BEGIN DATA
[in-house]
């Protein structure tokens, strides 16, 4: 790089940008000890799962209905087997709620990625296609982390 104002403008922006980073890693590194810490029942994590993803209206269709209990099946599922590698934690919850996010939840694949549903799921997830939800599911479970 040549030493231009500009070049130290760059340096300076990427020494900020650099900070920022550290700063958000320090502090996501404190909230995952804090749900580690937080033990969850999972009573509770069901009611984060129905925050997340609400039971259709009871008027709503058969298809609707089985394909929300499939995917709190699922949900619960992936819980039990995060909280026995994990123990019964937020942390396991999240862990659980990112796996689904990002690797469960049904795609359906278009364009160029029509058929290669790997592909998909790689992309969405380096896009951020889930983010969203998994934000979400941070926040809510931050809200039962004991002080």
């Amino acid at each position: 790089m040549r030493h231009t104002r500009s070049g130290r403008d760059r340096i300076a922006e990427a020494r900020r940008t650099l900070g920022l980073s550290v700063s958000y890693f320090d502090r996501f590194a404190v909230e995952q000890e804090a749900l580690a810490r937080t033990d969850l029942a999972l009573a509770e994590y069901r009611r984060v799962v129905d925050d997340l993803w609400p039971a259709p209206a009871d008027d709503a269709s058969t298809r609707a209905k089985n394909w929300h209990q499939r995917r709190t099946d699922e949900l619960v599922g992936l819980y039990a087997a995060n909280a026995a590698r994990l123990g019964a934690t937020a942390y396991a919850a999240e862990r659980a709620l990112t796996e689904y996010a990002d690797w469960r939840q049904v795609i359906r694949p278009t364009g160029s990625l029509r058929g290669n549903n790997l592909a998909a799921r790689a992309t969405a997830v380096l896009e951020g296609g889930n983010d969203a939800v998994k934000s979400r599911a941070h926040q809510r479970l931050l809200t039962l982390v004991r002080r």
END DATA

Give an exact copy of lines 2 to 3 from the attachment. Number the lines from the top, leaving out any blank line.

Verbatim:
């Protein structure tokens, strides 16, 4: 790089940008000890799962209905087997709620990625296609982390 104002403008922006980073890693590194810490029942994590993803209206269709209990099946599922590698934690919850996010939840694949549903799921997830939800599911479970 040549030493231009500009070049130290760059340096300076990427020494900020650099900070920022550290700063958000320090502090996501404190909230995952804090749900580690937080033990969850999972009573509770069901009611984060129905925050997340609400039971259709009871008027709503058969298809609707089985394909929300499939995917709190699922949900619960992936819980039990995060909280026995994990123990019964937020942390396991999240862990659980990112796996689904990002690797469960049904795609359906278009364009160029029509058929290669790997592909998909790689992309969405380096896009951020889930983010969203998994934000979400941070926040809510931050809200039962004991002080």
């Amino acid at each position: 790089m040549r030493h231009t104002r500009s070049g130290r403008d760059r340096i300076a922006e990427a020494r900020r940008t650099l900070g920022l980073s550290v700063s958000y890693f320090d502090r996501f590194a404190v909230e995952q000890e804090a749900l580690a810490r937080t033990d969850l029942a999972l009573a509770e994590y069901r009611r984060v799962v129905d925050d997340l993803w609400p039971a259709p209206a009871d008027d709503a269709s058969t298809r609707a209905k089985n394909w929300h209990q499939r995917r709190t099946d699922e949900l619960v599922g992936l819980y039990a087997a995060n909280a026995a590698r994990l123990g019964a934690t937020a942390y396991a919850a999240e862990r659980a709620l990112t796996e689904y996010a990002d690797w469960r939840q049904v795609i359906r694949p278009t364009g160029s990625l029509r058929g290669n549903n790997l592909a998909a799921r790689a992309t969405a997830v380096l896009e951020g296609g889930n983010d969203a939800v998994k934000s979400r599911a941070h926040q809510r479970l931050l809200t039962l982390v004991r002080r």